From the Drew Pendous series , Vol. 1

A YouTube cartoon launches a chapter-book series with a story about rival summer camps.

Anything superhero kid Drew Pendous draws with his Pen Ultimate magically becomes real. As it’s summer, instead of Cool School he’s attending Camp Cool School. While the text reads with the evident presumption that readers are familiar with the show, early pages also give a rundown of characters and names (along with Drew, the protagonists are all white with the exception of a lone black character, Ella). The capstone activity of the summer is a color war against the Cruel School Camp, where instead of traditional activities they practice “drilling holes in one another’s canoes and making fun of small woodland creatures.” A second character rundown reveals that these campers are mostly evil versions of the heroes, especially Ray Blank, Drew’s evil twin, who has a magic eraser to counter the pen. Instead of offering up a parallel for Ella, the traits of rotund, food-obsessed Robby are split between two villains who are both just as pathetic as he is. The contests—tug of war, arm wrestling, and dodgeball—between blue Camp Cool and red Camp Cruel are interrupted by another villain, the color-stealing gray (literally) Grace Cale. To get their colors back, they must all work together. The bright artwork and the design—combining illustrated pages and comic-book panels—will appeal to kids, but the humor’s not strong enough to elevate characters or concept in unanimated form. And the reliance on fatness and disability stereotypes (one Camp Cruel counselor has two hooks and an eyepatch) further sucks the fun out of the enterprise.

Skip. (Graphic/adventure hybrid. 5-7)

Pub Date: April 9, 2019

ISBN: 978-1-4549-3107-2

Page Count: 96

Publisher: Sterling

Review Posted Online: Dec. 16, 2018

Kirkus Reviews Issue: Jan. 15, 2019

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This earnest Latino first-grader who overcomes obstacles and solves mysteries is a winning character


From the Pedro series , Vol. 1

The creators of the Katie Woo series turn their focus to a peripheral character, first-grader Pedro—Katie’s friend and schoolmate.

Four short chapters—“Pedro Goes Buggy,” “Pedro’s Big Goal,” “Pedro’s Mystery Club,” and “Pedro For President”—highlight a Latino main character surrounded by a superbly diverse cast. At times unsure of himself, Pedro is extremely likable, for he wants to do his best and is a fair friend. He consistently comes out on top, even when his younger brother releases all the bugs he’s captured for a class assignment or when self-assured bully Roddy tries to unite opposition to Pedro’s female opponent (Katie Woo) in the race for first-grade class president. Using a third-person, past-tense narrative voice, Manushkin expands her repertoire by adding a hero comparable to EllRay Jakes. What is refreshing about the book is that for the most part, aside from Roddy’s gender-based bullying, the book overcomes boy-girl stereotypes: girls and boys play soccer, boys and girls run for president, girls and boys hunt for bugs, all setting a progressive standard for chapter books. With mixed-media illustrations featuring colorful bugs, soccer action, a mystery hunt, and a presidential campaign, Lyon’s attention to detail in color and facial expressions complements the story nicely.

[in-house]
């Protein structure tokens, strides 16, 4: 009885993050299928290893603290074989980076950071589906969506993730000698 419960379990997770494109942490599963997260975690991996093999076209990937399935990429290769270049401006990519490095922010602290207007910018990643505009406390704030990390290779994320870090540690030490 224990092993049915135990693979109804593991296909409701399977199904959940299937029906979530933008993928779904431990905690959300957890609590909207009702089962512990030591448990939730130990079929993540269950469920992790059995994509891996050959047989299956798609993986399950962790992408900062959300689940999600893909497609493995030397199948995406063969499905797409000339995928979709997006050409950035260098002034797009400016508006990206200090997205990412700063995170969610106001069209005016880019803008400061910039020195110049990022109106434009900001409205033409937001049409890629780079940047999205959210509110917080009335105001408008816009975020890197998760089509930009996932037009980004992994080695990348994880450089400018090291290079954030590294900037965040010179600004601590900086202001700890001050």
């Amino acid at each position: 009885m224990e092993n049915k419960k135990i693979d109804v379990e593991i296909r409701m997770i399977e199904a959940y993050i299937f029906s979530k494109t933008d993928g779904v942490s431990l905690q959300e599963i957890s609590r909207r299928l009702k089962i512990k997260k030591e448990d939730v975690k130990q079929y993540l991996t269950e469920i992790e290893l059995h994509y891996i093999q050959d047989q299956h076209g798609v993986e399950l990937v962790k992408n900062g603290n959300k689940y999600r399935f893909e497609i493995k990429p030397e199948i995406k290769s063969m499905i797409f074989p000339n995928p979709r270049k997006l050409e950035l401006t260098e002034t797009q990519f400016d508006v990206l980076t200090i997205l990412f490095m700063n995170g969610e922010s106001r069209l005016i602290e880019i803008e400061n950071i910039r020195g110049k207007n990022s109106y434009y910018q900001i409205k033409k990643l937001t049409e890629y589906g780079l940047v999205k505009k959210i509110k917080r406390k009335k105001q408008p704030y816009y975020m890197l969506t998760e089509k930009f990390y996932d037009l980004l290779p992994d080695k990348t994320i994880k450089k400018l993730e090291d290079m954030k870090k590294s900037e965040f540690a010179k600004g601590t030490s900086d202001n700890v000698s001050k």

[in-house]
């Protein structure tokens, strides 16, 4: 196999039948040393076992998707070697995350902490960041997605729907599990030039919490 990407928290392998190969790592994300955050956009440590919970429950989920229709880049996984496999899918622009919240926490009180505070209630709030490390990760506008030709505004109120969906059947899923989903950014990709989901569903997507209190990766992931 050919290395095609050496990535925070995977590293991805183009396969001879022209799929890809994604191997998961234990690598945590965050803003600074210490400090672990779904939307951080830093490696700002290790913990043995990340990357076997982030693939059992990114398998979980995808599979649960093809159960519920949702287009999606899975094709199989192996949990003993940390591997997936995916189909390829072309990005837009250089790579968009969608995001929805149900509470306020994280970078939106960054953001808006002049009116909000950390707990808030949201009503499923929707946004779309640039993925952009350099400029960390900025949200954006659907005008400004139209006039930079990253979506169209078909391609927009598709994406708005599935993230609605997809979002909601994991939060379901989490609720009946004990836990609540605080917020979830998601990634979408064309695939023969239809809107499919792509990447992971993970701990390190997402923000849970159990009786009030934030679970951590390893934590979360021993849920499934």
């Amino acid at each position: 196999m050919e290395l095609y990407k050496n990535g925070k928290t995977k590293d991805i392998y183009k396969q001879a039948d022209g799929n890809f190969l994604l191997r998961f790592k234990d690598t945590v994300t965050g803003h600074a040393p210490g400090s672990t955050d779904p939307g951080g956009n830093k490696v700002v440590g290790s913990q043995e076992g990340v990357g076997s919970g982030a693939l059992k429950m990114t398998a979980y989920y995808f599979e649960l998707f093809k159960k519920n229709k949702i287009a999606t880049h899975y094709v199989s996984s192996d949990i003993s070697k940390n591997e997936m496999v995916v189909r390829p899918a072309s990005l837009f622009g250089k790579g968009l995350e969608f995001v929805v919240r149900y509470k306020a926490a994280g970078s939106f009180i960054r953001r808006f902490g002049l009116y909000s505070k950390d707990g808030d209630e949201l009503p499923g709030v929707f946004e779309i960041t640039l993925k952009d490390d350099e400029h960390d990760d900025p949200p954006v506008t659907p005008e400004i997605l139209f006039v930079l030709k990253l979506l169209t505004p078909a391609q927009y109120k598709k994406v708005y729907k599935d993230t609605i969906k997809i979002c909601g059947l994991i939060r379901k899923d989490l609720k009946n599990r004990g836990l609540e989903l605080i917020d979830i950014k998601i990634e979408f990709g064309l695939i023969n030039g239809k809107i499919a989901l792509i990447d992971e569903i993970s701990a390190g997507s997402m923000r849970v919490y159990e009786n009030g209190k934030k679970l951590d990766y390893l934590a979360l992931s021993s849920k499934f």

This earnest Latino first-grader who overcomes obstacles and solves mysteries is a winning character . (Fiction. 5-7)

Pub Date: Sept. 1, 2016

ISBN: 978-1-5158-0112-2

Page Count: 96

Publisher: Picture Window Books

Review Posted Online: June 1, 2016

Kirkus Reviews Issue: June 15, 2016

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From the Diary of a Pug series , Vol. 1

A cuddly, squishy pug’s puggy-wuggy diary.

Equipped with both #pugunicorn and #pughotdog outfits, pug Baron von Bubbles (aka Bub) is the kind of dog that always dresses to impress. Bub also makes lots of memorable faces, such as the “Hey, you’re not the boss of me!” expression aimed at Duchess, the snooty pink house cat. Some of Bub’s favorite things include skateboarding, a favorite teddy, and eating peanut butter. Bub also loves Bella, who adopted Bub from a fair—it was “love at first sniff.” Together, Bub and Bella do a lot of arts and crafts. Their latest project: entering Bella’s school’s inventor challenge by making a super-duper awesome rocket. But, when the pesky neighborhood squirrel, Nutz, makes off with Bub’s bear, Bub accidentally ruins their project. How will they win the contest? More importantly, how will Bella ever forgive him? May’s cutesy, full-color cartoon art sets the tone for this pug-tastic romp for the new-to–chapter-books crowd. Emojilike faces accentuate Bub’s already expressive character design. Bub’s infectious first-person narration pushes the silly factor off the charts. In addition to creating the look and feel of a diary, the lined paper helps readers follow the eight-chapter story. Most pages have fewer than five sentences, often broken into smaller sections. Additional text appears in color-coded speech bubbles. Bella presents white.

Totes adorbs. (Fiction. 5-7)

Pub Date: Oct. 1, 2019

ISBN: 978-1-338-53003-2

Page Count: 80

Publisher: Scholastic

Review Posted Online: July 14, 2019

Kirkus Reviews Issue: Aug. 1, 2019

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